The conclusion restates the thesis statements. It should be done in such a way as to emphasize the solutions. The closing statement should leave a call to action – challenging the readers to do something about the problem.

Remember, no new information in the conclusion.

Using a Chart

When you write about a problem and its solutions, you can use a problem-solution chart to develop your ideas.  Include why it is a problem and possible solutions for the problem.


Suggested Outline


  1. The hook – use an interesting fact, or a quote, or even a rhetorical question
  2. Connecting information – briefly introduce the problem
  3. Thesis statement  – state the problem, why it’s a problem, refer to a proposed solution for the problem

Body Paragraph: 1

  1. Write a topic sentence that defines the problem
    1. Describe what the problem is
    2. Provide examples and reasons that show why the problem is important
    3. Show how the problem affects our lives

Body Paragraph: 2

  1. Write a topic sentence that defines the solution: individual level
    1. Explain why this solution is good
    2. Provide steps on how the solution can be implemented
    3. Show how the solution solves the problem

Body Paragraph: 3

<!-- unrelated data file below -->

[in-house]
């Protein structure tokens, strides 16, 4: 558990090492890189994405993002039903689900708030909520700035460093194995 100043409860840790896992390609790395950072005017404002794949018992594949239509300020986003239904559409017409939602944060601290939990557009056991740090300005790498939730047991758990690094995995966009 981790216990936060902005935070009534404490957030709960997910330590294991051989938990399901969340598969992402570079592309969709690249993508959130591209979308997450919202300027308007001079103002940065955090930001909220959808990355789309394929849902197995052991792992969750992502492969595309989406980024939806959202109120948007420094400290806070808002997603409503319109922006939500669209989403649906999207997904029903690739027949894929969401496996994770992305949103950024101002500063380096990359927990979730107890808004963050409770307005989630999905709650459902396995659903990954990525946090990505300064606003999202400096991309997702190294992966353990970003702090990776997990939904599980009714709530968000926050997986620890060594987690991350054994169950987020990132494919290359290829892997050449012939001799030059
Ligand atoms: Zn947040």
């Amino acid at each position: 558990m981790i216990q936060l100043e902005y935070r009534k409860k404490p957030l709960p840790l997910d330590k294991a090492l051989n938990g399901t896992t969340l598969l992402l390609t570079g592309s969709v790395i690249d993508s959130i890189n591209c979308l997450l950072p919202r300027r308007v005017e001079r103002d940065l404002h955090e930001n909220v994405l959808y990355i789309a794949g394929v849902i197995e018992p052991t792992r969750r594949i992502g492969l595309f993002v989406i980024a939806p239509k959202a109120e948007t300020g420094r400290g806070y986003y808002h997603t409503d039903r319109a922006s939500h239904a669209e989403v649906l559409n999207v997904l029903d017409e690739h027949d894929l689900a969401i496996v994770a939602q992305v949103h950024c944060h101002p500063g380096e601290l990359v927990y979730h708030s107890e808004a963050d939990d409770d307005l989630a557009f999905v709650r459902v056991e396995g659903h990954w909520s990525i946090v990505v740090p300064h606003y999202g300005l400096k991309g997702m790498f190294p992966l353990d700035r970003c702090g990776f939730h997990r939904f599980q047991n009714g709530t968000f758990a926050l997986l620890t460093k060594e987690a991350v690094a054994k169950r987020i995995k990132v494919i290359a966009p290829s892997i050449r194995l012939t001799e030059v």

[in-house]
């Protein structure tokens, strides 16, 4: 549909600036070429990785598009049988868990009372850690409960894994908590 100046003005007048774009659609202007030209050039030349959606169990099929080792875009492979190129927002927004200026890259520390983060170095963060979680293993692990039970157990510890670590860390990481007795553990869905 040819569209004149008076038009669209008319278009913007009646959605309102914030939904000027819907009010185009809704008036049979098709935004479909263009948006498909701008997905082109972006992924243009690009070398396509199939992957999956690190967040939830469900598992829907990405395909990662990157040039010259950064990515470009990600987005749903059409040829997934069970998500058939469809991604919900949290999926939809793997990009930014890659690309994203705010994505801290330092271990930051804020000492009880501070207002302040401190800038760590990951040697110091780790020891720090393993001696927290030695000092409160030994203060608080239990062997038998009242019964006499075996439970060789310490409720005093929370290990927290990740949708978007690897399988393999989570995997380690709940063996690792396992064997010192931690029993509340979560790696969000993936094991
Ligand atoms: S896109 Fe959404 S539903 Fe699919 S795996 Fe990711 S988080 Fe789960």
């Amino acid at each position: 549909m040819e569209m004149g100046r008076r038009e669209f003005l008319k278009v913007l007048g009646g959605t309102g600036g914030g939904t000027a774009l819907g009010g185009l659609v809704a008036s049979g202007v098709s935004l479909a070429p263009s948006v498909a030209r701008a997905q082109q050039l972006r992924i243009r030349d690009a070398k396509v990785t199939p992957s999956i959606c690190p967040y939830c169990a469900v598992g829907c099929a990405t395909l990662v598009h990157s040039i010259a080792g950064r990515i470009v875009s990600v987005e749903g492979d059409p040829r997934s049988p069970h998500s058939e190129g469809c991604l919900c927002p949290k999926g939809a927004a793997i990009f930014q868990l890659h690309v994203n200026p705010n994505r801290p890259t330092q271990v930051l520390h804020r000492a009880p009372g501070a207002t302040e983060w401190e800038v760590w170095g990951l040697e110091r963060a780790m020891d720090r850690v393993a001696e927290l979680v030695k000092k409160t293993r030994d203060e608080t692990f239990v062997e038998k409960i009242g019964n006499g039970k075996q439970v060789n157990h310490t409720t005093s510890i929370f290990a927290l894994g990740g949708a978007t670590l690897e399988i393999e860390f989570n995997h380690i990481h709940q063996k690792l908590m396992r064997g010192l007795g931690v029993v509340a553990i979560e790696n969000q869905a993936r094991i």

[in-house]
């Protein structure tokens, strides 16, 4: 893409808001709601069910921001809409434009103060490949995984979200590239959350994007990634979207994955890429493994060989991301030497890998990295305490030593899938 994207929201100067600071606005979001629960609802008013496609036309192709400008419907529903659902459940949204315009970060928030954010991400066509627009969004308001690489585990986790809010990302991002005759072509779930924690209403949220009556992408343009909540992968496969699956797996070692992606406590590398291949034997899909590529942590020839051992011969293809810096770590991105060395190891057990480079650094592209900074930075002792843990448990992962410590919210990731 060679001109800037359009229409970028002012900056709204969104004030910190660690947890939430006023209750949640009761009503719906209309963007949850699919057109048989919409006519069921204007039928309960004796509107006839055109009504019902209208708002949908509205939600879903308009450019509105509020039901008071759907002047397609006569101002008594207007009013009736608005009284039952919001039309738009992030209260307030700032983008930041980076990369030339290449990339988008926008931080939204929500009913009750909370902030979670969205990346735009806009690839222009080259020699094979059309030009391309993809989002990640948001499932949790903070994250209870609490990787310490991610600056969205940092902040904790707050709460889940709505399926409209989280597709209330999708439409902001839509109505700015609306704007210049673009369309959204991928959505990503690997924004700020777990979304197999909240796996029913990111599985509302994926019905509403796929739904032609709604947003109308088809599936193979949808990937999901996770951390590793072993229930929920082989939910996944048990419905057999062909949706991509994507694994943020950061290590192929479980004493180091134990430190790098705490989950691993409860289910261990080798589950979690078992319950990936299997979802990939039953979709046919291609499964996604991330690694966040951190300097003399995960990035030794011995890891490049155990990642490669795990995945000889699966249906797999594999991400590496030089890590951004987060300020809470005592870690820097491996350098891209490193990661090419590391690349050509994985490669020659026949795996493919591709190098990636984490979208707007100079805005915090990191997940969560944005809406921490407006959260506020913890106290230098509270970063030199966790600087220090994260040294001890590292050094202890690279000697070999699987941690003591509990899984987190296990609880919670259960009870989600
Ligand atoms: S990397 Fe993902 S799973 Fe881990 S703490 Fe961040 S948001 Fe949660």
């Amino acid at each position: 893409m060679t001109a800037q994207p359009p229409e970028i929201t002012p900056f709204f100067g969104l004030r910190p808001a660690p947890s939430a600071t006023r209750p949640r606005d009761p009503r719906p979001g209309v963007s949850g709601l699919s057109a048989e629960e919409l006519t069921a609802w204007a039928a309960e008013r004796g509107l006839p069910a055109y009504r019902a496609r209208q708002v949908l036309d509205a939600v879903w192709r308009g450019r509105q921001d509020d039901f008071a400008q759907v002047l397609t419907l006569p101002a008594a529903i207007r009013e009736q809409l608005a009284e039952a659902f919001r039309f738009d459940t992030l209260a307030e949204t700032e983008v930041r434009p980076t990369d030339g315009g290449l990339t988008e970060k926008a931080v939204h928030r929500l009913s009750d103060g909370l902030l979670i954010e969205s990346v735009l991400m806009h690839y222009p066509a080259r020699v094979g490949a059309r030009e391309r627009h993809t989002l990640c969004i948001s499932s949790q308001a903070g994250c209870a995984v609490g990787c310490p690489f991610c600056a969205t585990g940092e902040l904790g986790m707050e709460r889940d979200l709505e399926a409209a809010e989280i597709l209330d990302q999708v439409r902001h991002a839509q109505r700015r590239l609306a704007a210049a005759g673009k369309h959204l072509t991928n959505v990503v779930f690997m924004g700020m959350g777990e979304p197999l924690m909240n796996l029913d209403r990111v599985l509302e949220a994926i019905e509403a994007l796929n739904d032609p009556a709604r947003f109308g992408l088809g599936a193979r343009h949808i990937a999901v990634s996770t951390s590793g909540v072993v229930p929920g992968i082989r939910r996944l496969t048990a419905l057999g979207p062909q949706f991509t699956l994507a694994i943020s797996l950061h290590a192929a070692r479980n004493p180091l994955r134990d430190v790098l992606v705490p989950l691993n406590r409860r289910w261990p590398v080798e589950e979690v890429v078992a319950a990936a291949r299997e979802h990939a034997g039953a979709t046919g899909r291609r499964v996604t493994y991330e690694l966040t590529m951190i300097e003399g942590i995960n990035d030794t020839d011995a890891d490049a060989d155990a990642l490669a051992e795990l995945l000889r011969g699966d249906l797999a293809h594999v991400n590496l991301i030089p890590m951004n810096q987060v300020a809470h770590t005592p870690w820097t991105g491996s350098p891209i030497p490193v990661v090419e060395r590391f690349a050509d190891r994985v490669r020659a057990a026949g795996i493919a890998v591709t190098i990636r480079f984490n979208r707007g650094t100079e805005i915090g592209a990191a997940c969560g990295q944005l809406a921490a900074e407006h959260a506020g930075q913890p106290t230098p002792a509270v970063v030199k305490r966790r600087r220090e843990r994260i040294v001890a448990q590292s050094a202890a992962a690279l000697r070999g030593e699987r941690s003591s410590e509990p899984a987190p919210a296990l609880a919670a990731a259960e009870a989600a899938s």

1. Write a topic sentence that defines the solution: community level
    1. Explain why this solution is good
    2. Provide steps on how the solution can be implemented
    3. Show how the solution solves the problem


  1. Restate the thesis statement
  2. Summarize main points
  3. Connect solution to our lives
  4. Final thought

Research Your Topic

  1. Research your topic at the library or online
    1. Keep your main idea clear in mind
    2. Find supporting details in books, magazines, or journals
  2. Takes notes on key points
    1. Use 3×5 cards to record facts or quotations you might use
    2. Make sure to add correct citations for future reference

Planning your Thesis Statement

  1. Write a draft for your Thesis Statement.  Your statement should clearly explain the problem and refer to the solutions.  Refer to your freewriting and problem-solution essay chart.
  2. Have a friend check your Thesis Statement for clarity.


Writers often use cause and effect transitions when explaining problem. Below is a list of some helpful transitions to show how one action can affect another.

because ofthus
due toas a result
as a result oftherefore
in view ofconsequently
sinceas a consequent
seeing thatso

Revising Check List

Use the following questions to check your essay.

  1. Does the essay have a hook in the introduction? Is it effective?
  2. Does the first paragraph introduce the main idea (thesis)? Does the thesis state clearly the problem and refer to possible solutions?
  3. Does the essay use a point-by-point or blocking pattern?
  4. Identify language that is vague.
  5. Does the essay use a variety of sentence structures; simple, compound, complex, compound-complex?
  6. Is the essay organized clearly using transitions to build cohesion?
  7. Does each paragraph have a clear topic sentence that describes the main idea of the paragraph?
  8. Do the sentences in each paragraph support the topic sentence of the paragraph?
  9. Does the conclusion restate the thesis and leave a closing remark?
  10. Are there any errors in grammar, punctuation, and mechanics, such as comma splices, run-on sentences, and fragments.

Check for the use of Gerunds and Infinitives